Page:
midday, when the tide compelled us to stop, and we came to anchor under the Vlieter. The boat being full of drinking people, there had been no rest the whole night. My good friend14 was sea-sick, and particularly suffered from the toothache, but felt better after taking a little of his usual medicine. The wind subsiding somewhat, and the tide having fallen, some of our passengers were put on board a ship-of-war, which was riding at anchor under the Vlieter,15 and then we proceeded on our course to Texel. Tacking until in the evening, as far as the Oude Schilt16, we came near being run down, which happened in this way. There came a small English ship in from sea, when an English galiot, lying close in shore, weighed anchor and set sail in order to speak to her. Coming down close before the wind, they were just going to speak to the ship, when we lay on their bow in order to wear about. They were all taken up therewith and took no notice of us, whereupon we began to shout and scream very hard, but they did not hear us; we not being able to avoid them, redoubled our cries, every man of us, but they, coming close by, heard us and hauled off. It was a narrow escape, as they were within two inches of being right upon us; but as there was a ship-of-war's boat on our vessel, we were probably in no great danger of losing our lives, since by means of that we could have saved ourselves, or they could have caught us up. We landed at the Oude Schilt about half past nine in the evening, and took lodgings at the Court of Friesland, one of the principal inns, although we had been recommended to the Moor's Head, but that did not suit us, because it was mostly frequented by tipplers. Having taken something to eat, we retired together to rest in a quiet little chamber which they prepared for us.

16th, Friday. My companion still suffering from the toothache and also a pain in the stomach, remained in bed till noon, when he found himself better. We dined with our landlord and then wrote a letter home, which we posted. We were in momentary expectation of the arrival of our ship, for which we were constantly on the look out; but as it continued blowing hard with a contrary wind, we did not discover anything of her, and, by force, took this time to recruit ourselves a little.

17th, Saturday. Waited for our ship as before, but saw nothing of her.

18th, Sunday. Went to hear preaching this morning at Oude Schilt by a very poor man, both in body and mind, for he was all awry from top to bottom, without and within, his face as well as his feet, but displeasing as he was to look at, he endeavored to please everybody. His text was, " humble yourselves under the mighty hand of God.''17 We went in the afternoon through Burght,18 the principal village on the island, walking along the dunes and sea-shore, where we were amused by the running about of an incalculable number of rabbits. Being upon the outside of the strand, we watched for a while the breakers of the North Sea, which were being driven against the shore by a northwest wind; then we turned back to Burght and came to a brewer, the only one, not only in that place, but on the whole island. We drank of his beer, which in our opinion was better than any we had found on our journey. Being a Mennonist19 he would gladly have entertained us with pleasant conversation, but admonished of the time, we returned to our lodgings at Oude Schilt.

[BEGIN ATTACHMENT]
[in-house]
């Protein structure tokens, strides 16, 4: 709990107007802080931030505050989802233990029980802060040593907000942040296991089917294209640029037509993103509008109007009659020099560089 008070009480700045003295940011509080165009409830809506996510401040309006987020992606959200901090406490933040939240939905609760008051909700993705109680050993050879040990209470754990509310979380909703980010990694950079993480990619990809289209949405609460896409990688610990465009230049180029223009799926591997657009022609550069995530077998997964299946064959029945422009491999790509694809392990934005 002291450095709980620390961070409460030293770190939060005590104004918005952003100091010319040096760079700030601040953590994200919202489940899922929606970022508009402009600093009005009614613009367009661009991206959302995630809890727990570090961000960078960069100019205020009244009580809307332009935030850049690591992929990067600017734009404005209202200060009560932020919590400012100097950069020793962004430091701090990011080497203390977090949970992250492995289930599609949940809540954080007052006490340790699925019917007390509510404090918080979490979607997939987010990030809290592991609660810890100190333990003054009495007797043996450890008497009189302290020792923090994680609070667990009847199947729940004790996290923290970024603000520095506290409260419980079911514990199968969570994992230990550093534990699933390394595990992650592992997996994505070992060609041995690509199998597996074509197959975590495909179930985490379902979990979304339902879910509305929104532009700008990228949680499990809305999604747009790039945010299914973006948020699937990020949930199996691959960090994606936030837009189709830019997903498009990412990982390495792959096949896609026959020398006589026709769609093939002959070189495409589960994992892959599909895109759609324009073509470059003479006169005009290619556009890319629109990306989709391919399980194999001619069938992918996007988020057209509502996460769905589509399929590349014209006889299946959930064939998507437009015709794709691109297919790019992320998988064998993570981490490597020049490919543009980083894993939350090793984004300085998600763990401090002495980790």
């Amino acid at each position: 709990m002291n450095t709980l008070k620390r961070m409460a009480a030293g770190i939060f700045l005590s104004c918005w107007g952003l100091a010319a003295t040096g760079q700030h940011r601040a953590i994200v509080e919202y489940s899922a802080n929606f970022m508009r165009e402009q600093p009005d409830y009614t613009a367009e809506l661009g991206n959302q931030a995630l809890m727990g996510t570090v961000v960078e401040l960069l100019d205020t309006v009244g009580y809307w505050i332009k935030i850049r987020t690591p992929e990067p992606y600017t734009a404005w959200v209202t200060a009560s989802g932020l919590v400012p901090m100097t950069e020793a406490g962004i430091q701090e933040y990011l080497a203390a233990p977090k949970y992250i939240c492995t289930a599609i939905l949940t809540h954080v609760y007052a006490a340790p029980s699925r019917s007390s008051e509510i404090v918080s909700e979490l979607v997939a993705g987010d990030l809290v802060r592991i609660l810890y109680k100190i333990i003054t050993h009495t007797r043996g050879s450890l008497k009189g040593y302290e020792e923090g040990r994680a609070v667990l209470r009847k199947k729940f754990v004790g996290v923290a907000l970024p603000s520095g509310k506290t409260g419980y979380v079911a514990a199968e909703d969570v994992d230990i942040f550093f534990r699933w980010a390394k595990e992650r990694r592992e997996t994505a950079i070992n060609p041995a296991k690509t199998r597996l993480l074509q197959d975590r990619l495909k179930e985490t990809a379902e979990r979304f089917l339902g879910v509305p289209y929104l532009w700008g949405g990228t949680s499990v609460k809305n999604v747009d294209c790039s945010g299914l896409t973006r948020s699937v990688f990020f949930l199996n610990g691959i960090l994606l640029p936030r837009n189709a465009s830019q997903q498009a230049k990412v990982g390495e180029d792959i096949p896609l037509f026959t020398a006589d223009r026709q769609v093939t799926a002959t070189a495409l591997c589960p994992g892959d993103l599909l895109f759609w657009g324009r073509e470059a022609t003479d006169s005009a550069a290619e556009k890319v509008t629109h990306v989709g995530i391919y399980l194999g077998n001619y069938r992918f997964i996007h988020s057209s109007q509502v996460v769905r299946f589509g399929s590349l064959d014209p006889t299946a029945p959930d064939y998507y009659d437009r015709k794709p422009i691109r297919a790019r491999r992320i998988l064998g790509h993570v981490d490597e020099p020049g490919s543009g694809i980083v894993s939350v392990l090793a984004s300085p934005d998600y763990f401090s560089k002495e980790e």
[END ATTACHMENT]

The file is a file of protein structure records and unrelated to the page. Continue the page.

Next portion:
19th, Monday. We looked out again for our ship, going along the dyke to Oostereindt,20 a considerable village, but we saw no signs of her. We therefore left the shore and returned home inland, passing through another small village, called Seelt.

20th, Tuesday. Perceiving nothing of our ship we began to feel very anxious, for besides being at much expense for our lodgings, we were sometimes compelled to eat with very godless men. Our lodging house was the one most frequented by the superior officers of the ships-of-war, of which there were seven or eight lying there ready to convoy different fleets to various parts.

We went in the afternoon to the Hoorn, quite a large village west of the Oude Schilt. When we had passed through it, we found ourselves near the dunes, over which we crossed to the beacon, walking upon the shore to the extreme point of the island, from whence we saw the Helder before us on the other side, and between, the two mouths of Texelsdiep,21 observing how the lines agreed with the beacons. Time running on, we returned to the Hoorn, where we were compelled to

drink once. The landlord of the house was a Papist, who quickly took us to be Roman ecclesiastics, at which we laughed between us for his so deceiving himself. He began to open his heart very freely, and would have told us all his secrets if we had asked him; but we cut off the conversation, and answered his questions with civility. When we reached home in the evening, we saw some ships had arrived, and supposed certainly one of them was ours; but, as it was dark, we were compelled to wait till next morning.

Source: Overview and Edited by Bryan Wright

Comments (1) 
A fascinating article--and such intriguing history. I enjoyed reading it!